MUSIC / A quota of amazement: Tokyo Philharmonic - Royal Festival Hall, London

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How do you introduce the ritual of Japanese Kabuki into the Western symphony orchestra, an institution with quite enough rituals of its own? One way, if there's a soloist involved, is to use the auditorium. Though hardly a new idea, like all surprises it has the virtue of working at least once. In Masataka Matsuo's Phonosphere 1, which the Tokyo Philharmonic played at the South Bank on Sunday at the end of a European tour, the soloist reached the platform via a stalls gangway, where he remained during a lengthy orchestral prelude of fierce exchanges between trumpets, tuba and a priestly trio of trombones planted stage left. Buddhist solemnity seemed the key here. Kifu Mitsuhashi played the Kabuki tsukeuchi flute until he reached the side of the conductor Kazushi Ono, then switched to the shakuhachi, another flute of the ancient, bamboo variety.

And the ceremony over, the music began. Like his Chinese contemporary Tan Dan, Matsuo, now in his mid-thirties, knows that ethnic custom can go a certain distance with the modern orchestra but must also match formalities with argument. Phonosphere 1 took its cue from the nature of the shakuhachi itself, a deep- toned creature, close in looks to a large species of recorder, but speaking eloquently in short, asthmatic phrases like rushing wind in a cave. The material for discussion was a trenchant shakuhachi phrase taken up by the orchestral brass and woodwind, and punctuated by the ritual intercession of a strident woodblock.

First impressions of music outstaying its welcome were dispelled by a central episode of terse, rugged development that also had the sweep of a broad paragraph with positive urges of direction and suspense. Then it happened: through a breathtaking dissolve, the music arrived in a joyous landscape of bells, harps and lush string-chords, with the main idea transformed into triumphant Janacek fanfares on trumpets and horns. The climax and coda (via a shakuhachi cadenza) were pleasant, if expected. But the audience had already received its quota of amazement and it had been worth waiting for.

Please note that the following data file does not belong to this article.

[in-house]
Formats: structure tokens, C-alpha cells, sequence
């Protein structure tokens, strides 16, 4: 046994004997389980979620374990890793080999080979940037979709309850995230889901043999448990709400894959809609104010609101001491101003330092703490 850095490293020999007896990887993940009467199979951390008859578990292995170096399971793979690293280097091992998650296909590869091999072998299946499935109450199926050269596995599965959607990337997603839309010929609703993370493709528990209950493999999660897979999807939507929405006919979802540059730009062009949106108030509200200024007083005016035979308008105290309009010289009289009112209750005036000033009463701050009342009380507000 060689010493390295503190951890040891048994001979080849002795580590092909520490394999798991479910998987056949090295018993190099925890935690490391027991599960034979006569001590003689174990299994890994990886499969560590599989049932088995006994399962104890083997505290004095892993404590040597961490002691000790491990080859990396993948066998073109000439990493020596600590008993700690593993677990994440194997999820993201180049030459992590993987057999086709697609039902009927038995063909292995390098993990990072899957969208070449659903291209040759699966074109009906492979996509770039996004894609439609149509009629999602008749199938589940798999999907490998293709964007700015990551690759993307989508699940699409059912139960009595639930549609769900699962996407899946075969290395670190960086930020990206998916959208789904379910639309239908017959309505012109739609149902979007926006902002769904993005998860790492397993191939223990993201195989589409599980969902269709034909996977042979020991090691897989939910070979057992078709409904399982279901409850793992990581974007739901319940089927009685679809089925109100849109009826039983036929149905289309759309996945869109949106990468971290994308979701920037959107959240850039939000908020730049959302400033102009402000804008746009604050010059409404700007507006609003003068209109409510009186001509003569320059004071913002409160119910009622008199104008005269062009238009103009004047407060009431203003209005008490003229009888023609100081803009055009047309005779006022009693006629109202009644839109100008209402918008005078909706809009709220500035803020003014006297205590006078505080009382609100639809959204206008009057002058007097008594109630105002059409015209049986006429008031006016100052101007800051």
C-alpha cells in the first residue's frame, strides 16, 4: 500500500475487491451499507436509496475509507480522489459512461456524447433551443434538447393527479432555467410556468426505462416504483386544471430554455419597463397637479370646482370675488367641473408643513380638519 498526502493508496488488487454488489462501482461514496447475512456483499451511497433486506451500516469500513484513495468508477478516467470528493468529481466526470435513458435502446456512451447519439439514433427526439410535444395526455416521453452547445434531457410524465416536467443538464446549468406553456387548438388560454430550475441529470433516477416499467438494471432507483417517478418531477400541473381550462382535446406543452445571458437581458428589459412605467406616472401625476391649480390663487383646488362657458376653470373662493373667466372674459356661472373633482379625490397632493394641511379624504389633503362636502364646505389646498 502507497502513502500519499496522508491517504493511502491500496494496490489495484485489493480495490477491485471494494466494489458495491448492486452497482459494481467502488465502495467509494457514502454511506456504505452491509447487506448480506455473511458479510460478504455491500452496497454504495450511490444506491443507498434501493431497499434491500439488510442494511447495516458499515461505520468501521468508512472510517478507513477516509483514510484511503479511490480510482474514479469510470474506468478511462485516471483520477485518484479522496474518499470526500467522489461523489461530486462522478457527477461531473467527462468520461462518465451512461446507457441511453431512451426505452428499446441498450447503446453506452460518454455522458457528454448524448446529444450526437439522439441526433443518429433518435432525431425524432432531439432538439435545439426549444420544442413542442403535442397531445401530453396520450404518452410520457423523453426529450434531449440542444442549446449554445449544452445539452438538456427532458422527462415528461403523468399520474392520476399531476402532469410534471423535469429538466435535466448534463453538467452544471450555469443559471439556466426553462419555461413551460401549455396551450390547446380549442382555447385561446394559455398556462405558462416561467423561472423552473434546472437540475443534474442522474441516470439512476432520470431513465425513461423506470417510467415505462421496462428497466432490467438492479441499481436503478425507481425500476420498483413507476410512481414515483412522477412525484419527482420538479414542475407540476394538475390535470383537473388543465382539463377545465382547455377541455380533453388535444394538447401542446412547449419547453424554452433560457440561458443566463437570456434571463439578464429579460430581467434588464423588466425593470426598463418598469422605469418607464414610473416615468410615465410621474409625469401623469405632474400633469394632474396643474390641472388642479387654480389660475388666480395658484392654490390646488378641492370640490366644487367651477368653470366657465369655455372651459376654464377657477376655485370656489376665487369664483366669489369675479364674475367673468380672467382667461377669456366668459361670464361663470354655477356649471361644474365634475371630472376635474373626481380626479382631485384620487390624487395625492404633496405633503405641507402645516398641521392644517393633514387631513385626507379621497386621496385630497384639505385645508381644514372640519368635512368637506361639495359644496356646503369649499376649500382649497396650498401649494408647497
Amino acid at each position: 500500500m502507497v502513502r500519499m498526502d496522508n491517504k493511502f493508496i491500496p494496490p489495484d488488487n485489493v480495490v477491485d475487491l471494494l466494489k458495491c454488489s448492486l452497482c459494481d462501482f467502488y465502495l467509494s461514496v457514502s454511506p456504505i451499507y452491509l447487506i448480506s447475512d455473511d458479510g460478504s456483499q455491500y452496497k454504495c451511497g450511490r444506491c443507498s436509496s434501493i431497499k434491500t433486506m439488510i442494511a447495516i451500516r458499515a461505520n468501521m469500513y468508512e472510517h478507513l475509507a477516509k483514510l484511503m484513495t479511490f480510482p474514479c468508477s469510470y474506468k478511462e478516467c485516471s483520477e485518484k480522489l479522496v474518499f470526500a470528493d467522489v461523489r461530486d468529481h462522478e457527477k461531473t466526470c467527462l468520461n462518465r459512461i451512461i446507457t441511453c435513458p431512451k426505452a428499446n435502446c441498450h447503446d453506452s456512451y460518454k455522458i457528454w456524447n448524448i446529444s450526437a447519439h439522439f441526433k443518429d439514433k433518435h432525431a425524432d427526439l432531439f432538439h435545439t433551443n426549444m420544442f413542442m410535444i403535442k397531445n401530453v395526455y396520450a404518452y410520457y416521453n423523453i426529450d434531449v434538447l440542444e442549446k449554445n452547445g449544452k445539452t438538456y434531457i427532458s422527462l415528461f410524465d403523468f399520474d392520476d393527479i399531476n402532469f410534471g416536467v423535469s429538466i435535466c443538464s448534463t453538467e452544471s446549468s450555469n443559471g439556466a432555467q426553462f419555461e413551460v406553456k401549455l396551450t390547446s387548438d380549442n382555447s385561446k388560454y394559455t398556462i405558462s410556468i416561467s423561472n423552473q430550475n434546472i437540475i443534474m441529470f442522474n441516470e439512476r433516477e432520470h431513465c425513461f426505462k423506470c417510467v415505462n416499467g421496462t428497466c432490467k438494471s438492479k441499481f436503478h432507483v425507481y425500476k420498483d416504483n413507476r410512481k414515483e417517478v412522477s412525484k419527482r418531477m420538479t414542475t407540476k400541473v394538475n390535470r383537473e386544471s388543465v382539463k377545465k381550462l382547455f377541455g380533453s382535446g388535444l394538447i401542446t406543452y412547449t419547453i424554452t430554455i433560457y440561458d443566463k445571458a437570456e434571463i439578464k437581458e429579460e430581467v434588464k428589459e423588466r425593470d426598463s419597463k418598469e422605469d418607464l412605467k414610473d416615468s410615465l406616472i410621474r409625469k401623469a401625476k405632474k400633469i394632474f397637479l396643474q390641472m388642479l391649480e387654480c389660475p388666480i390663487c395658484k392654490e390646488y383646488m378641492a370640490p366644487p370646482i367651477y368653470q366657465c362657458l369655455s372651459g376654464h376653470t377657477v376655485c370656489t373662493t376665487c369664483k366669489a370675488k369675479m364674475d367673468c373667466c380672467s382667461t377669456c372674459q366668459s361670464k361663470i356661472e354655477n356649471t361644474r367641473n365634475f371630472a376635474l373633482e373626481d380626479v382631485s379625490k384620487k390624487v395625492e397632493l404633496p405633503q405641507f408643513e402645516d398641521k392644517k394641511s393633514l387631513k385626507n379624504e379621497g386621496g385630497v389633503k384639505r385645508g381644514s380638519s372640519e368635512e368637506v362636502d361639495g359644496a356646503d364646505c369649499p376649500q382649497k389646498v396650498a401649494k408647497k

Confident orchestral playing in the Matsuo was not always reflected in two classics from the Western repertoire: Strauss's Don Juan and Ravel's second Daphnis and Chloe suite. As a band, these performers still lack a distinctive and personal quality of sound, though the potential is there for Ono to discover, judging by the high standard of individual contributions. A melting, beautifully phrased oboe melody in the Strauss, for example, was less than complemented by strength and blend of ensemble in woodwind and brass as a whole.

Prokofiev's Second Violin Concerto showed their capacity for concentration.

In the first movement they responded to soloist Raphael Oleg's cool view of the music with sensitive playing, properly restrained and firm on detail.

The Andante assai was more of a poem; Oleg's slow-motion pizzicato reprise a moment of special tenderness. The finale was quick off the mark, Oleg and orchestra in full agreement as the music found its own momentum.

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